By Parks Associates
Sources of digital data that could benefit the healthcare industry have exploded since 2010. These data can be consumers’ socio-economic status, attitudinal and perceptual beliefs on health and wellness, shopping behaviors, self-care activities, and personal health data collected through interactions with connected devices, credit scores, locations, and even daily routines and social media activities. Another potential treasure trove is human genomic data that shows how predisposed a consumer is to diseases.
These data, after cleaned, standardized, linked, integrated, and applied with analytics, can support care providers in the following ways:
- Clinical decision support: Help doctors understand a patient’s health status and progress in both absolute terms and relative terms compared with other patients with similar diagnosis and conditions, or guide doctors to intervene at the optimized time in patient care.
- Population risk stratification: Help health systems and payers better understand the risk profiles of their customers or members so as to develop effective engagement and treatment strategies for population health management.
- Quality gap analysis: Help a hospital or a physician practice understand how well they deliver care in compliance with quality standards and use evidence-based guidelines. They can identify the quality gaps and develop strategies to close them.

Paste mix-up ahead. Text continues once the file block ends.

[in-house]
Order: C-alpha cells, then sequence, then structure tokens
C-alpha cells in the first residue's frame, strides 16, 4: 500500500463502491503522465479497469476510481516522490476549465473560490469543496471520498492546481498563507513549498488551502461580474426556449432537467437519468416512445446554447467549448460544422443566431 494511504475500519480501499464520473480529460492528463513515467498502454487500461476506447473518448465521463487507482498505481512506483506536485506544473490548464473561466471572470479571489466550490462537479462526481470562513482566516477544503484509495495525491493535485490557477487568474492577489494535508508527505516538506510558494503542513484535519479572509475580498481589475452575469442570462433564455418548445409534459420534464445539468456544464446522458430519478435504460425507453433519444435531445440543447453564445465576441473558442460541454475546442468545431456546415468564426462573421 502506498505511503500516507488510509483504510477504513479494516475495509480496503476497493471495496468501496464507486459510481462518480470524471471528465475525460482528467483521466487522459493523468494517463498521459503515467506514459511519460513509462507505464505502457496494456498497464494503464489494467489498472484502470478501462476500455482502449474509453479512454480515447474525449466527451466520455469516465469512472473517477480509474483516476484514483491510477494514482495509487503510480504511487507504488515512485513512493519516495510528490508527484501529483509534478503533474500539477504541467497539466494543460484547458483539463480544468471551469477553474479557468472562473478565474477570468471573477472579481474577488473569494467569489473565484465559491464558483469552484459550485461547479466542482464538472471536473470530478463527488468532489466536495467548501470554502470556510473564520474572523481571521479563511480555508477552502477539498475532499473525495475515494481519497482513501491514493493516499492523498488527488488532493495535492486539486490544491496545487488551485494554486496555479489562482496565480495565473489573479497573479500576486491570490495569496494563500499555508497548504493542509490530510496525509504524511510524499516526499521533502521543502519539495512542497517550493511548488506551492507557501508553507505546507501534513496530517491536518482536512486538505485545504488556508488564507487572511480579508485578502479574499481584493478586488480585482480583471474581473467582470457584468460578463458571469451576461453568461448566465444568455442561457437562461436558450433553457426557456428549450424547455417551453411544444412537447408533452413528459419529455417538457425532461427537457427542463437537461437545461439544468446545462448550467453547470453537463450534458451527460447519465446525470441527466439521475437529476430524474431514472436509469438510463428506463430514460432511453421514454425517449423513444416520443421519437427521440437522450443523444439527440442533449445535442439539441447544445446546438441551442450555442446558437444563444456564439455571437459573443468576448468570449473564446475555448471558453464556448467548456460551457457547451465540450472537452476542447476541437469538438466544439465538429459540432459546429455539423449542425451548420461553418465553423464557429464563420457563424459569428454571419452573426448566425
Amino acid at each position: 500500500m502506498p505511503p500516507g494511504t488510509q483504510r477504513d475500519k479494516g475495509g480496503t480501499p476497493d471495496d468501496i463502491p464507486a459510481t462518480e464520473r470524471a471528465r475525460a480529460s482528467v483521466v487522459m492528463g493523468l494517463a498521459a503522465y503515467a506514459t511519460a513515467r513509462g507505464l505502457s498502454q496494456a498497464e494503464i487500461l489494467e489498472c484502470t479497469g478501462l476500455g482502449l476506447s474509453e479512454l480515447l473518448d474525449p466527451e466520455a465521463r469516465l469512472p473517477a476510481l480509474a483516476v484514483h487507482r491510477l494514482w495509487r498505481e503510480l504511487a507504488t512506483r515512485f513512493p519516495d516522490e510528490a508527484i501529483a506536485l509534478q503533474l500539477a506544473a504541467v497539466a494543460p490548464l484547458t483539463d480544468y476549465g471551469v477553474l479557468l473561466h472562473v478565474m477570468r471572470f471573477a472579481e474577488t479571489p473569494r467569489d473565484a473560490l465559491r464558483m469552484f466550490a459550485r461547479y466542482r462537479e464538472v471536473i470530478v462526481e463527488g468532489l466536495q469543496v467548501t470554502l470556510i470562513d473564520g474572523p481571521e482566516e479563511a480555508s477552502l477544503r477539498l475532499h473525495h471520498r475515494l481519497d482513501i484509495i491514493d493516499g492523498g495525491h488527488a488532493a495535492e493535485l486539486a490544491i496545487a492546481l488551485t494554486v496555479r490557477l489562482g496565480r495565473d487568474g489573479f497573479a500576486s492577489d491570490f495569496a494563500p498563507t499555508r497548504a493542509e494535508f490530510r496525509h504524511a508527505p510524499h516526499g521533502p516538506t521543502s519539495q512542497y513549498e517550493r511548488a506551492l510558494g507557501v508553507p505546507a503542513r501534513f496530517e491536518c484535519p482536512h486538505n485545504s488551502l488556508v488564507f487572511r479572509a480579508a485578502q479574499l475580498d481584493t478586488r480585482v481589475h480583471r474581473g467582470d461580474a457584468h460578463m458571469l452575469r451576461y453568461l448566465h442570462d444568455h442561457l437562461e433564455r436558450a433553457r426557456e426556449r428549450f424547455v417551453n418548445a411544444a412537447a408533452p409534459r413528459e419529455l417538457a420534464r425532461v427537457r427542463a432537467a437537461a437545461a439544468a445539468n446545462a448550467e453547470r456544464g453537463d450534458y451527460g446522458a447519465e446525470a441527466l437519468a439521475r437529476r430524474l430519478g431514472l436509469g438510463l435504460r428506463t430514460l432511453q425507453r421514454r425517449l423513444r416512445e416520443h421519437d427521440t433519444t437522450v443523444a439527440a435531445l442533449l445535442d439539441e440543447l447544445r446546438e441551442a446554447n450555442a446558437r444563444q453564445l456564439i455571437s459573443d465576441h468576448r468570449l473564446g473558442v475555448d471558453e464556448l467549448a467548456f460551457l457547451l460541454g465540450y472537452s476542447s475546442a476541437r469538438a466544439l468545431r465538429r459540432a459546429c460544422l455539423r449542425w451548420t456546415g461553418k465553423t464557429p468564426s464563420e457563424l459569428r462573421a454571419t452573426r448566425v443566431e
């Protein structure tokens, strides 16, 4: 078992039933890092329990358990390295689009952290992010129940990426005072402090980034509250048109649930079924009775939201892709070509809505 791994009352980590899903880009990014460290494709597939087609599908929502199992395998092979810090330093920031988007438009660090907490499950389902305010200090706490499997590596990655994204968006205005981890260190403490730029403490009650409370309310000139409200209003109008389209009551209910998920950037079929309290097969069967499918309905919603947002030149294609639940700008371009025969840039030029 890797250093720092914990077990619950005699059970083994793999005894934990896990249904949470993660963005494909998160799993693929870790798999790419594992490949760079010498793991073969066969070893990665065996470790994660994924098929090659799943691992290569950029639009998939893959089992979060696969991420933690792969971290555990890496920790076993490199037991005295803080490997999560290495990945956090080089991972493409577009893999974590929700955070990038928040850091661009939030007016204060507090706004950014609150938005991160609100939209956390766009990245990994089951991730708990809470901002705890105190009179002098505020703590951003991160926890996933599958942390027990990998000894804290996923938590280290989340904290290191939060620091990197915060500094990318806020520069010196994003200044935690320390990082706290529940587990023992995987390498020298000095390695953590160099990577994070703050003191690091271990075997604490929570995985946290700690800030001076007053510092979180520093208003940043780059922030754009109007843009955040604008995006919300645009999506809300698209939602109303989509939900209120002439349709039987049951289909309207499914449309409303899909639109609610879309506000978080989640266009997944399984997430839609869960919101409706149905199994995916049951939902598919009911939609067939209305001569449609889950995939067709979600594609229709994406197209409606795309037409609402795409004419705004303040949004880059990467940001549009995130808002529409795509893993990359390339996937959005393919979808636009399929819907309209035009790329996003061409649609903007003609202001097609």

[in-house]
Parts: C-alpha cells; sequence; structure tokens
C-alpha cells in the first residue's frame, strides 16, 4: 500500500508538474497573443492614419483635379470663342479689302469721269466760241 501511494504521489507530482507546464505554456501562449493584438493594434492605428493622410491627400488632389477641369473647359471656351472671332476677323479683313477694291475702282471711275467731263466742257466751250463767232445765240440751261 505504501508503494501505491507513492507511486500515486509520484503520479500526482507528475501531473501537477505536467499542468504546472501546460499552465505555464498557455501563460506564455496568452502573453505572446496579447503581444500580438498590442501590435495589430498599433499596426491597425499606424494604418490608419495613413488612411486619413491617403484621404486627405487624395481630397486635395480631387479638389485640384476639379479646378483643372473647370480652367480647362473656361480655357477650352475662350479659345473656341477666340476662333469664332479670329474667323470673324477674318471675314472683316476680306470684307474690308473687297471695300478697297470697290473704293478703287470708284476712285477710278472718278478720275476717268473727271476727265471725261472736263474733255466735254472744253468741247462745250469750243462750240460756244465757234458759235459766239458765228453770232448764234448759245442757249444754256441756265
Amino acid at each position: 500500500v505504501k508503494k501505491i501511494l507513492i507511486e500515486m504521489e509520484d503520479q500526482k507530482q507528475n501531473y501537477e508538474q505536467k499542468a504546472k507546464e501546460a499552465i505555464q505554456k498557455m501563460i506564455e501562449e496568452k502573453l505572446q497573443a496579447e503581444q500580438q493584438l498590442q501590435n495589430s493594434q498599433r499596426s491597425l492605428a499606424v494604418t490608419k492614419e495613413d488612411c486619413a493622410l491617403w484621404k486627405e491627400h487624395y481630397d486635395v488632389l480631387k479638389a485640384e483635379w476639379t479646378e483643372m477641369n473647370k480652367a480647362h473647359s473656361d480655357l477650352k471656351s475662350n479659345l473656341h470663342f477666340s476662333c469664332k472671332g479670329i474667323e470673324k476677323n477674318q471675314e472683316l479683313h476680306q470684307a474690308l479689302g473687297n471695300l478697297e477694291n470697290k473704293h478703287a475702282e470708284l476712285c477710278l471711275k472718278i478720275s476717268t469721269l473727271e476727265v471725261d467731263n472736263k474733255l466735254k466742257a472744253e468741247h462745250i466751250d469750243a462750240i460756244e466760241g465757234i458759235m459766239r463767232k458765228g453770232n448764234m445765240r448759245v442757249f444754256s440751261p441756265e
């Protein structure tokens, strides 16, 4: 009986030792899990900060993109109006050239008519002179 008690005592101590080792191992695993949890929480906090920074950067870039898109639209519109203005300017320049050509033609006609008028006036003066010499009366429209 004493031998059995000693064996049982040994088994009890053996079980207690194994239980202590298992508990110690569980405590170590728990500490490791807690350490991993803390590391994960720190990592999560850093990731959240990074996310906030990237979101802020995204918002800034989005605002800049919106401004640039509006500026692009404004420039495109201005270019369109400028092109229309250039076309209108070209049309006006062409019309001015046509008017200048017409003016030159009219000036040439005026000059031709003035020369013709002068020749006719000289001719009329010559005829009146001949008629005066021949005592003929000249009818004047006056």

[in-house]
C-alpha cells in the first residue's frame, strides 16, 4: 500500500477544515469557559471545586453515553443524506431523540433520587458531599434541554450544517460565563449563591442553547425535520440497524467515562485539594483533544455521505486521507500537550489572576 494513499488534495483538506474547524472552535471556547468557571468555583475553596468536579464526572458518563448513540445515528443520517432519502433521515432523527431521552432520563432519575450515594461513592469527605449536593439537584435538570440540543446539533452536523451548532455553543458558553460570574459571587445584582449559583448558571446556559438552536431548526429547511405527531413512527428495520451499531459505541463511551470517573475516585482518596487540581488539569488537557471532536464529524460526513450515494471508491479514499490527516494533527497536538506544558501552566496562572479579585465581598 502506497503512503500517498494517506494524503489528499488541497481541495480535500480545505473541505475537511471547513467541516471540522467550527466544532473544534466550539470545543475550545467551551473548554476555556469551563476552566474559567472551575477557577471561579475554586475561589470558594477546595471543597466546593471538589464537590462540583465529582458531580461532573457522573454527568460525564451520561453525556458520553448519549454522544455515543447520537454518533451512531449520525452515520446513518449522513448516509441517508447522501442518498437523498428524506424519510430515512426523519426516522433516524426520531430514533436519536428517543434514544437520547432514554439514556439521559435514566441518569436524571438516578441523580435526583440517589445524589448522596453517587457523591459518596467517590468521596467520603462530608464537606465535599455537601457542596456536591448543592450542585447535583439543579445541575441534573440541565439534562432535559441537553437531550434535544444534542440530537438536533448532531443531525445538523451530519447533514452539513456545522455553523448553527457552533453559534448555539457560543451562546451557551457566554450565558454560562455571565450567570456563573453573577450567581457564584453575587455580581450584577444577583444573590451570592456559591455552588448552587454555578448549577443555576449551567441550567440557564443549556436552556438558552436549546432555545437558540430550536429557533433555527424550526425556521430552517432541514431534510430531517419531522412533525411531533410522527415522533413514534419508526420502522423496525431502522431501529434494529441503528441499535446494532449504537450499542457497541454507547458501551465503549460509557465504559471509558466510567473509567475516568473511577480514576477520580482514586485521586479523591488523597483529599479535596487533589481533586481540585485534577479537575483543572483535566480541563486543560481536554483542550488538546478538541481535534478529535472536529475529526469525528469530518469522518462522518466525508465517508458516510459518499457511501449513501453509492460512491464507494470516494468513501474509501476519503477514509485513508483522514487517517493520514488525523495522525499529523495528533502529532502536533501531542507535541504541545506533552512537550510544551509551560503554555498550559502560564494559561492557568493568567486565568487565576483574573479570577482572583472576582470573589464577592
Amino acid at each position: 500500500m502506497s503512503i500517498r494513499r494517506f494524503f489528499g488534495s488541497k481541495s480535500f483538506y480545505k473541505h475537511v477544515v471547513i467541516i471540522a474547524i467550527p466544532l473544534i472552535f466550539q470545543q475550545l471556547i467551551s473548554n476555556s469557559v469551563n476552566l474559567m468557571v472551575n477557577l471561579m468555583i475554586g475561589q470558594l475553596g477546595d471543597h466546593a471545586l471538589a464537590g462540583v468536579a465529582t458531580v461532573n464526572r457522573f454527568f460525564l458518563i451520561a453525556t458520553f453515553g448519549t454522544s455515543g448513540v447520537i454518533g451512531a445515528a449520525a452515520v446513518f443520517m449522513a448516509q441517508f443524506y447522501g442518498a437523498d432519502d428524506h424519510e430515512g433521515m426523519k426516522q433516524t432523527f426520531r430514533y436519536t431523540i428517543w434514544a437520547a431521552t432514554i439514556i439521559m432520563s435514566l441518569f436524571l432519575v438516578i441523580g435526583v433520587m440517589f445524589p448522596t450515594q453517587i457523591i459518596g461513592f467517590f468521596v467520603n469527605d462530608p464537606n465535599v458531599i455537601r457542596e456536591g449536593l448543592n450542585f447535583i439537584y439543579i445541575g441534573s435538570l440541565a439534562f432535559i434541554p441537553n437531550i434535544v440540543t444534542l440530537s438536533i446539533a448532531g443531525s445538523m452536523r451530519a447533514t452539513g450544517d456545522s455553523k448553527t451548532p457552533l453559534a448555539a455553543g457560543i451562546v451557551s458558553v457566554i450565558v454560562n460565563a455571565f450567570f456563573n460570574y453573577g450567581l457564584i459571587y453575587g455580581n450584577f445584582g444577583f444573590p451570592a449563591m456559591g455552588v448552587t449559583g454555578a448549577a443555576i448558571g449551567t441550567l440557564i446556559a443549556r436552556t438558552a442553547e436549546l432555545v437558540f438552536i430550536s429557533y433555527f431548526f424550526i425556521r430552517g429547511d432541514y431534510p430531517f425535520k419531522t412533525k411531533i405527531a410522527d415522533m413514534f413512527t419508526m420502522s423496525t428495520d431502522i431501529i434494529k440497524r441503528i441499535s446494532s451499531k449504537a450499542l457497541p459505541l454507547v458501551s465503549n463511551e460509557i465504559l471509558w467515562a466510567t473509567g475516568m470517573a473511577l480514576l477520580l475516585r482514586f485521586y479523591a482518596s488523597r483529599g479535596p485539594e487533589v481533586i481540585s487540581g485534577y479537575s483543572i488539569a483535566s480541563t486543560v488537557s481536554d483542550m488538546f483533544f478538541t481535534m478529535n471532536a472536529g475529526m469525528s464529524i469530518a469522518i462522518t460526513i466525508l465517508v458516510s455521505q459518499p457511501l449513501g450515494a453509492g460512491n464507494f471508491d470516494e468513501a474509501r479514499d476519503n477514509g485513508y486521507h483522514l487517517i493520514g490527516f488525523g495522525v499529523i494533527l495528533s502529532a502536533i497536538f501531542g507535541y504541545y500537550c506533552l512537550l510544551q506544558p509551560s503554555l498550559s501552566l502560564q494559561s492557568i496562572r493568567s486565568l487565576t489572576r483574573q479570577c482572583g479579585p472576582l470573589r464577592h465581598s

- Population behavior simulation: Through predictive analytics, care providers can simulate the characteristics of patients, their behaviors, their providers, and what impact these factors can have on their utilization of health resources and care providers’ performances. Similarly for payers, this simulation capability can help insurers understand how their claim cost will change as the mix of insured pool changes and how interventions like population health management can impact cost curves.
There are hurdles to overcome before these patient data use cases can be fully developed/designed and implemented. For instance, consumers are still not comfortable in sharing data with care providers and care providers are concerned about junk patient data and liability associated with data sharing. These challenges will be addressed by the health industry from regulatory, technology and financial angles over time.
Parks Associates will address these issues at the fourth-annual Connected Health Summit, Aug 29-31 in San Diego in an interactive session, The Business Case for Patient Data: Optimizing Healthcare Experiences.
In this discussion panel, care providers and technology solution vendors will discuss the value of patient data and share insights from their efforts in applying data science to care delivery. Participating speakers include:
• Darlene Arbeit, NFA, HFA, Chief Operating Officer, ALIVE SCIENCES
• Chris Edwards, Chief Marketing & Experience Officer, Conversa Health
• Veena Goel, MD, Medical Director, Digital Patient Experience, Sutter Health
• Michael Zagami, Vice President of Health Engagement Design, Eliza Corporation
For more information, visit www.connectedhealthsummit.com